Scottish Women’s Aid and NUS Scotland have united to urge students facing domestic abuse to seek support. Marking the 16 Days of Action campaign, the organisations have teamed up to raise awareness of the rising numbers of Scottish women under the age of 30 being domestically abused.
While overall reports of domestic abuse have decreased from 59,882 in 2014/15 to 58,104 in 2015/16; for women under 30 they have seen an 8.9% rise. In response to this, universities and colleges are being urged to open a dialogue about the support available to students.
This partnership intends to educate students nationwide on the 24 hour safe services available to them through the National Domestic Abuse and Forced Marriage helpline. Numbers for the service, along with the men’s advice helpline, will be distributed on campuses throughout Scotland. NUS Scotland Women’s Officer, Angela Alexander said: “It’s important for everyone to know that the first step to support is only a free phone call away.”
With one in five students experiencing some form of sexual harassment within the first week of term alone, there has been a number of projects emerging to combat student harassment. Glasgow University’s Let’s Talk initiative launched last year to generate a more efficient communication channel for the reporting of sexual assault and provision of resources for survivors. However, such systems are often found to be lacking in presence or visibility in a lot of institutions.
Nonetheless, progress is being made: with the University of Strathclyde receiving funding from the Scottish Government to enable the development of a violence against women toolkit and Glasgow Caledonian University setting up a strategy group to develop a response to violence against women and hate crime affecting students.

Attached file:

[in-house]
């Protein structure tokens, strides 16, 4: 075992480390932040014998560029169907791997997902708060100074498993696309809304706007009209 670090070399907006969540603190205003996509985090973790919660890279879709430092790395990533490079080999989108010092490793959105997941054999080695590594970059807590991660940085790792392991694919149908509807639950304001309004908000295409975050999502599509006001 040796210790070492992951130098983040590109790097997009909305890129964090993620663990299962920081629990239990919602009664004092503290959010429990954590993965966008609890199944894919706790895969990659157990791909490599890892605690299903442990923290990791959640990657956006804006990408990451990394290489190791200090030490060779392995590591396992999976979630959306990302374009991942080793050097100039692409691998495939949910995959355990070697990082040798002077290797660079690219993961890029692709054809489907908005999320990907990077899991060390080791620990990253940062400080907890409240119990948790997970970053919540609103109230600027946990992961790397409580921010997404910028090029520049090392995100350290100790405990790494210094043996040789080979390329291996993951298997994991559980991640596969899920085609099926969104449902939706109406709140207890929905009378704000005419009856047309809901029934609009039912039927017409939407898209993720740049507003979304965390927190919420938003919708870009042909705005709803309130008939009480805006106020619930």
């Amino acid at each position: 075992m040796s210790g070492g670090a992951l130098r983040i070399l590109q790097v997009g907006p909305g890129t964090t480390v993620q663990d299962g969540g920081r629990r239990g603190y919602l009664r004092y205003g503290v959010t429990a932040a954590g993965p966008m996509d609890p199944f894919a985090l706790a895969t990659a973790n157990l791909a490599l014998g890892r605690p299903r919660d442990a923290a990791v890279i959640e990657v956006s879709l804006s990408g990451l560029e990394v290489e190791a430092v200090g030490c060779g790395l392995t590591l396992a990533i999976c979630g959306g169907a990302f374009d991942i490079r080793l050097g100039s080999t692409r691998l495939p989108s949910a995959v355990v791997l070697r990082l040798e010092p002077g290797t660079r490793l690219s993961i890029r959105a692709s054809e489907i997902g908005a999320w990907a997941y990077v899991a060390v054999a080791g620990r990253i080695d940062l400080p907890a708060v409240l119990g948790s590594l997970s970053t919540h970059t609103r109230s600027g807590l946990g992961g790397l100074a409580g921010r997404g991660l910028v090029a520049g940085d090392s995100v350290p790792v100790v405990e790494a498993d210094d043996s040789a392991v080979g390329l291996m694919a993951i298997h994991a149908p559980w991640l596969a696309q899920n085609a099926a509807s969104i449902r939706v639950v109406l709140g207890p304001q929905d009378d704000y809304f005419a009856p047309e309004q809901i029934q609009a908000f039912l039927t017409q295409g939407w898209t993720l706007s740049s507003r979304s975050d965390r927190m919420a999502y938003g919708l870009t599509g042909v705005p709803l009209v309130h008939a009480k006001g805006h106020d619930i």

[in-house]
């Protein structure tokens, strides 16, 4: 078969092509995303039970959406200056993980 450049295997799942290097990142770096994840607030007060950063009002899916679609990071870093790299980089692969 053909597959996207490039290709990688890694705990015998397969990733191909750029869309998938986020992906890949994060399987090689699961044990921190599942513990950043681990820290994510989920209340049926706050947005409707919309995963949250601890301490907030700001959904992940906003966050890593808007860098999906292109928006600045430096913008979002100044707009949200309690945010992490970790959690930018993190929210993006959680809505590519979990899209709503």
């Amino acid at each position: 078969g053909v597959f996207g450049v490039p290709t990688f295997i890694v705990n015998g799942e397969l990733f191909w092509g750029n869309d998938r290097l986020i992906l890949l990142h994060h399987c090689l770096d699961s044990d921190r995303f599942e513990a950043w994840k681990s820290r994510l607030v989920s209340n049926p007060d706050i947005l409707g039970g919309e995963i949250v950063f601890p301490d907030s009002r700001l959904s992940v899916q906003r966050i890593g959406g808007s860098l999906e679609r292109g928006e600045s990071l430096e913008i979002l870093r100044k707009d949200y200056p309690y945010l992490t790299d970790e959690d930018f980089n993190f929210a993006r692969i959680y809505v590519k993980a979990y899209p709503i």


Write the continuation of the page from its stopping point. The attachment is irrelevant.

Action has been taken at the University of Glasgow to equip students with the skills to be trainers preventing and discussing sexual violence from the combined efforts of The Students’ Association, Glasgow University’s Students’ Representative Council and Rape Crisis Scotland. Campaigns, such as the NUS and Women’s Aid coalition, hope to promote such responses to domestic abuse.
Marsha Scott of Scottish Women’s Aid explained the reasons for this focus, stating: “We know there are students who are experiencing domestic abuse, and we want to make sure that you know we are here for you too. University and colleges are often whirlwinds of new experiences, friendships and relationships. This is often exciting, but it can make finding someone to trust and talk to about potential abuse really tricky. The National Forced Marriage and Domestic Abuse helpline is somewhere that will listen, support and talk with you about yourself or someone you are worried about 24 hours 7 days a week.”
By illuminating such resources, the campaign hopes to alert students in abusive situations to the help available to them – whether it is a discussion or an intervention. NUS Scotland and Scottish Women’s Aid are taking these steps to ensure that students know they are not alone, and that asking for help is always okay.